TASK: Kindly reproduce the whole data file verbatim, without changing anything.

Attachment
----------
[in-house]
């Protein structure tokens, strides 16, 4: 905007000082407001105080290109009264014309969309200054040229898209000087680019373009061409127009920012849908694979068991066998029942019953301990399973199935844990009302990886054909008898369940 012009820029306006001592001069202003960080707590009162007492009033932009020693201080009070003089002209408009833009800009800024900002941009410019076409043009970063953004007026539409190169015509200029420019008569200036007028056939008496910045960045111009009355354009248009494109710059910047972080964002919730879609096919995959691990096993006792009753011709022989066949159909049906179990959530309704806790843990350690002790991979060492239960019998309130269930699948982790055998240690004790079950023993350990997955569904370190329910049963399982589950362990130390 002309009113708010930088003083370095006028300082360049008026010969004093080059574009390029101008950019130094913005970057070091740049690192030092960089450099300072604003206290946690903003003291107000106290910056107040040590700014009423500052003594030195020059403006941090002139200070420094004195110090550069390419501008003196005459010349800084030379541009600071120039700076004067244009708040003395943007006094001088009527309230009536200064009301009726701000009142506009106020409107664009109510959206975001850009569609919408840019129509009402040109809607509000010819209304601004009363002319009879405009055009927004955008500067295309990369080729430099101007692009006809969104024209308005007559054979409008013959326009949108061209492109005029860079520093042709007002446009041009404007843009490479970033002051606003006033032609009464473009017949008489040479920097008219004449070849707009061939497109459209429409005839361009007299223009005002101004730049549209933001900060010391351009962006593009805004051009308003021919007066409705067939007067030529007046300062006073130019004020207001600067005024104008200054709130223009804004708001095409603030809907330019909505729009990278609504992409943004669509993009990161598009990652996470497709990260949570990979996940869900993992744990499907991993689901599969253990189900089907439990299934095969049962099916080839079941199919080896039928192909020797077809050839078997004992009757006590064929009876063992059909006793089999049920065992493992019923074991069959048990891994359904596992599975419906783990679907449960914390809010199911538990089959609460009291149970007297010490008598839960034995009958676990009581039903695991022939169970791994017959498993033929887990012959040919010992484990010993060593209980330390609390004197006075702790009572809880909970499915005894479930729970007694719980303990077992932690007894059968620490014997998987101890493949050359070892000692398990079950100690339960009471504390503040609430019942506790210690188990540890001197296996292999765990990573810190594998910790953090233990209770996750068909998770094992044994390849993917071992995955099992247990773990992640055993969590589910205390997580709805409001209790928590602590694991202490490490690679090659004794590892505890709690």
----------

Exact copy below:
[in-house]
């Protein structure tokens, strides 16, 4: 905007000082407001105080290109009264014309969309200054040229898209000087680019373009061409127009920012849908694979068991066998029942019953301990399973199935844990009302990886054909008898369940 012009820029306006001592001069202003960080707590009162007492009033932009020693201080009070003089002209408009833009800009800024900002941009410019076409043009970063953004007026539409190169015509200029420019008569200036007028056939008496910045960045111009009355354009248009494109710059910047972080964002919730879609096919995959691990096993006792009753011709022989066949159909049906179990959530309704806790843990350690002790991979060492239960019998309130269930699948982790055998240690004790079950023993350990997955569904370190329910049963399982589950362990130390 002309009113708010930088003083370095006028300082360049008026010969004093080059574009390029101008950019130094913005970057070091740049690192030092960089450099300072604003206290946690903003003291107000106290910056107040040590700014009423500052003594030195020059403006941090002139200070420094004195110090550069390419501008003196005459010349800084030379541009600071120039700076004067244009708040003395943007006094001088009527309230009536200064009301009726701000009142506009106020409107664009109510959206975001850009569609919408840019129509009402040109809607509000010819209304601004009363002319009879405009055009927004955008500067295309990369080729430099101007692009006809969104024209308005007559054979409008013959326009949108061209492109005029860079520093042709007002446009041009404007843009490479970033002051606003006033032609009464473009017949008489040479920097008219004449070849707009061939497109459209429409005839361009007299223009005002101004730049549209933001900060010391351009962006593009805004051009308003021919007066409705067939007067030529007046300062006073130019004020207001600067005024104008200054709130223009804004708001095409603030809907330019909505729009990278609504992409943004669509993009990161598009990652996470497709990260949570990979996940869900993992744990499907991993689901599969253990189900089907439990299934095969049962099916080839079941199919080896039928192909020797077809050839078997004992009757006590064929009876063992059909006793089999049920065992493992019923074991069959048990891994359904596992599975419906783990679907449960914390809010199911538990089959609460009291149970007297010490008598839960034995009958676990009581039903695991022939169970791994017959498993033929887990012959040919010992484990010993060593209980330390609390004197006075702790009572809880909970499915005894479930729970007694719980303990077992932690007894059968620490014997998987101890493949050359070892000692398990079950100690339960009471504390503040609430019942506790210690188990540890001197296996292999765990990573810190594998910790953090233990209770996750068909998770094992044994390849993917071992995955099992247990773990992640055993969590589910205390997580709805409001209790928590602590694991202490490490690679090659004794590892505890709690």